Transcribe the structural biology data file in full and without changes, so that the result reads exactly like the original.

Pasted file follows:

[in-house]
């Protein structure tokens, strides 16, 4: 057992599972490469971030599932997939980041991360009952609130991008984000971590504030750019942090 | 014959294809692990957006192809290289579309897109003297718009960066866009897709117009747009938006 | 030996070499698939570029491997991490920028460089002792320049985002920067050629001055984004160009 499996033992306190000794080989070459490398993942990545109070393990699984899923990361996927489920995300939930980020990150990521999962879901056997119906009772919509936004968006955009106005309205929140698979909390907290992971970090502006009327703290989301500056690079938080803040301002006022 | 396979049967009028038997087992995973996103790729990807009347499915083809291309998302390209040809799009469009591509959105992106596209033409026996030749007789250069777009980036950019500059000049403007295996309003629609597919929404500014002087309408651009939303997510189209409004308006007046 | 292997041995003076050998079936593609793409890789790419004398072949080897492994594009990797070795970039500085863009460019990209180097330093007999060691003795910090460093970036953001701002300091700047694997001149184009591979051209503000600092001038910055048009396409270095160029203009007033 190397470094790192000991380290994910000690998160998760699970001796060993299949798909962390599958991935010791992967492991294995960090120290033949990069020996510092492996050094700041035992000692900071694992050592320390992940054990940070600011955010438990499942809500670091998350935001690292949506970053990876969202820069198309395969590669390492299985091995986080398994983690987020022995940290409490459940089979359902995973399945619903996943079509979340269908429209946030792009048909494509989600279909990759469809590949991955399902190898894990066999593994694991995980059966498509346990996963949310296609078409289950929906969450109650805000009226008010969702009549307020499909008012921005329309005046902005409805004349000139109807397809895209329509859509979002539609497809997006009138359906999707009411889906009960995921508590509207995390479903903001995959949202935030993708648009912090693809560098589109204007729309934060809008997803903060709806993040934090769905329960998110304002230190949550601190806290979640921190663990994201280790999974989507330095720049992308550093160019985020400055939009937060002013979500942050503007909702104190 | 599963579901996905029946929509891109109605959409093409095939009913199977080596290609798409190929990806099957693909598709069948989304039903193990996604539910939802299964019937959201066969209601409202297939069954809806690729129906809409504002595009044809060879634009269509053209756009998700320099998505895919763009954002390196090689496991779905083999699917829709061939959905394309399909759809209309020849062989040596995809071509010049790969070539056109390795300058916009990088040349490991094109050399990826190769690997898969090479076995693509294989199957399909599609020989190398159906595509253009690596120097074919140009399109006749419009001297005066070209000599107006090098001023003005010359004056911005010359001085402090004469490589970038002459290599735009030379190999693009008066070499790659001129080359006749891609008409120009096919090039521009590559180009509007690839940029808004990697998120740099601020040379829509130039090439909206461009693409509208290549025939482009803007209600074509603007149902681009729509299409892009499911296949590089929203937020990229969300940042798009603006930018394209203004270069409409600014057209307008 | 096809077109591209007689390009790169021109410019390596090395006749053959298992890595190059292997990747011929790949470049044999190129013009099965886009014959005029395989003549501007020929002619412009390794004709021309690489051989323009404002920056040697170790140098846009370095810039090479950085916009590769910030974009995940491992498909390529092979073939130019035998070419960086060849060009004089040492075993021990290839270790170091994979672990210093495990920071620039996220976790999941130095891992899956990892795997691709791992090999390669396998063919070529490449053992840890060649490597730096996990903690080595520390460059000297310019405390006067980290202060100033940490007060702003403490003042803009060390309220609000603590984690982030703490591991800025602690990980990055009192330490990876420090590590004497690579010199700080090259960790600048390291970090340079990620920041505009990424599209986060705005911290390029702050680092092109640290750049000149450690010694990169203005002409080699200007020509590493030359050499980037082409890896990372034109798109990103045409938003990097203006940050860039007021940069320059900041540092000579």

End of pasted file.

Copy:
[in-house]
């Protein structure tokens, strides 16, 4: 057992599972490469971030599932997939980041991360009952609130991008984000971590504030750019942090 | 014959294809692990957006192809290289579309897109003297718009960066866009897709117009747009938006 | 030996070499698939570029491997991490920028460089002792320049985002920067050629001055984004160009 499996033992306190000794080989070459490398993942990545109070393990699984899923990361996927489920995300939930980020990150990521999962879901056997119906009772919509936004968006955009106005309205929140698979909390907290992971970090502006009327703290989301500056690079938080803040301002006022 | 396979049967009028038997087992995973996103790729990807009347499915083809291309998302390209040809799009469009591509959105992106596209033409026996030749007789250069777009980036950019500059000049403007295996309003629609597919929404500014002087309408651009939303997510189209409004308006007046 | 292997041995003076050998079936593609793409890789790419004398072949080897492994594009990797070795970039500085863009460019990209180097330093007999060691003795910090460093970036953001701002300091700047694997001149184009591979051209503000600092001038910055048009396409270095160029203009007033 190397470094790192000991380290994910000690998160998760699970001796060993299949798909962390599958991935010791992967492991294995960090120290033949990069020996510092492996050094700041035992000692900071694992050592320390992940054990940070600011955010438990499942809500670091998350935001690292949506970053990876969202820069198309395969590669390492299985091995986080398994983690987020022995940290409490459940089979359902995973399945619903996943079509979340269908429209946030792009048909494509989600279909990759469809590949991955399902190898894990066999593994694991995980059966498509346990996963949310296609078409289950929906969450109650805000009226008010969702009549307020499909008012921005329309005046902005409805004349000139109807397809895209329509859509979002539609497809997006009138359906999707009411889906009960995921508590509207995390479903903001995959949202935030993708648009912090693809560098589109204007729309934060809008997803903060709806993040934090769905329960998110304002230190949550601190806290979640921190663990994201280790999974989507330095720049992308550093160019985020400055939009937060002013979500942050503007909702104190 | 599963579901996905029946929509891109109605959409093409095939009913199977080596290609798409190929990806099957693909598709069948989304039903193990996604539910939802299964019937959201066969209601409202297939069954809806690729129906809409504002595009044809060879634009269509053209756009998700320099998505895919763009954002390196090689496991779905083999699917829709061939959905394309399909759809209309020849062989040596995809071509010049790969070539056109390795300058916009990088040349490991094109050399990826190769690997898969090479076995693509294989199957399909599609020989190398159906595509253009690596120097074919140009399109006749419009001297005066070209000599107006090098001023003005010359004056911005010359001085402090004469490589970038002459290599735009030379190999693009008066070499790659001129080359006749891609008409120009096919090039521009590559180009509007690839940029808004990697998120740099601020040379829509130039090439909206461009693409509208290549025939482009803007209600074509603007149902681009729509299409892009499911296949590089929203937020990229969300940042798009603006930018394209203004270069409409600014057209307008 | 096809077109591209007689390009790169021109410019390596090395006749053959298992890595190059292997990747011929790949470049044999190129013009099965886009014959005029395989003549501007020929002619412009390794004709021309690489051989323009404002920056040697170790140098846009370095810039090479950085916009590769910030974009995940491992498909390529092979073939130019035998070419960086060849060009004089040492075993021990290839270790170091994979672990210093495990920071620039996220976790999941130095891992899956990892795997691709791992090999390669396998063919070529490449053992840890060649490597730096996990903690080595520390460059000297310019405390006067980290202060100033940490007060702003403490003042803009060390309220609000603590984690982030703490591991800025602690990980990055009192330490990876420090590590004497690579010199700080090259960790600048390291970090340079990620920041505009990424599209986060705005911290390029702050680092092109640290750049000149450690010694990169203005002409080699200007020509590493030359050499980037082409890896990372034109798109990103045409938003990097203006940050860039007021940069320059900041540092000579």